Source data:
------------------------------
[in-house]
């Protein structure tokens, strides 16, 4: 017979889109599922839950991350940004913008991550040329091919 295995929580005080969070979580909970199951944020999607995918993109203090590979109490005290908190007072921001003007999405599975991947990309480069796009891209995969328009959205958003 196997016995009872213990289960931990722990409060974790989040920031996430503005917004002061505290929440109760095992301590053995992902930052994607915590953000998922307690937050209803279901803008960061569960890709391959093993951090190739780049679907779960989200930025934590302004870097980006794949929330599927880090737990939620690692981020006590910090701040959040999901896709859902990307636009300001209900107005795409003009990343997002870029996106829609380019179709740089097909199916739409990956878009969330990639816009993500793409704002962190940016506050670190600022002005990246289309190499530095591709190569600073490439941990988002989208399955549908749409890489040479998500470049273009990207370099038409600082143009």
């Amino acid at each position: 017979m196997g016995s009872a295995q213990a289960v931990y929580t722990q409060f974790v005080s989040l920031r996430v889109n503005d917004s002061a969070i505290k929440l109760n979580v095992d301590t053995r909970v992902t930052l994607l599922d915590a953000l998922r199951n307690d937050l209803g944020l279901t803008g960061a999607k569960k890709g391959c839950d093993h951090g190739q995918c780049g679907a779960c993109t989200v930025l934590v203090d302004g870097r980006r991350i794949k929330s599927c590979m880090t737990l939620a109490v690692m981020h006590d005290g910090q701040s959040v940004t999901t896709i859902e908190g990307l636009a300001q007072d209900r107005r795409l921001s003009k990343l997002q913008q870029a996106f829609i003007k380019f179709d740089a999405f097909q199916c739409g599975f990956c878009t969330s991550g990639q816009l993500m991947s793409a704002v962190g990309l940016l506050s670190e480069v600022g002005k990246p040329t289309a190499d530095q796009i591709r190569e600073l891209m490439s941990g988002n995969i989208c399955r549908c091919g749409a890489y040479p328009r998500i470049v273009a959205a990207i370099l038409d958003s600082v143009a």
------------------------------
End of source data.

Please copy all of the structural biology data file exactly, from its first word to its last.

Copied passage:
[in-house]
């Protein structure tokens, strides 16, 4: 017979889109599922839950991350940004913008991550040329091919 295995929580005080969070979580909970199951944020999607995918993109203090590979109490005290908190007072921001003007999405599975991947990309480069796009891209995969328009959205958003 196997016995009872213990289960931990722990409060974790989040920031996430503005917004002061505290929440109760095992301590053995992902930052994607915590953000998922307690937050209803279901803008960061569960890709391959093993951090190739780049679907779960989200930025934590302004870097980006794949929330599927880090737990939620690692981020006590910090701040959040999901896709859902990307636009300001209900107005795409003009990343997002870029996106829609380019179709740089097909199916739409990956878009969330990639816009993500793409704002962190940016506050670190600022002005990246289309190499530095591709190569600073490439941990988002989208399955549908749409890489040479998500470049273009990207370099038409600082143009």
């Amino acid at each position: 017979m196997g016995s009872a295995q213990a289960v931990y929580t722990q409060f974790v005080s989040l920031r996430v889109n503005d917004s002061a969070i505290k929440l109760n979580v095992d301590t053995r909970v992902t930052l994607l599922d915590a953000l998922r199951n307690d937050l209803g944020l279901t803008g960061a999607k569960k890709g391959c839950d093993h951090g190739q995918c780049g679907a779960c993109t989200v930025l934590v203090d302004g870097r980006r991350i794949k929330s599927c590979m880090t737990l939620a109490v690692m981020h006590d005290g910090q701040s959040v940004t999901t896709i859902e908190g990307l636009a300001q007072d209900r107005r795409l921001s003009k990343l997002q913008q870029a996106f829609i003007k380019f179709d740089a999405f097909q199916c739409g599975f990956c878009t969330s991550g990639q816009l993500m991947s793409a704002v962190g990309l940016l506050s670190e480069v600022g002005k990246p040329t289309a190499d530095q796009i591709r190569e600073l891209m490439s941990g988002n995969i989208c399955r549908c091919g749409a890489y040479p328009r998500i470049v273009a959205a990207i370099l038409d958003s600082v143009a």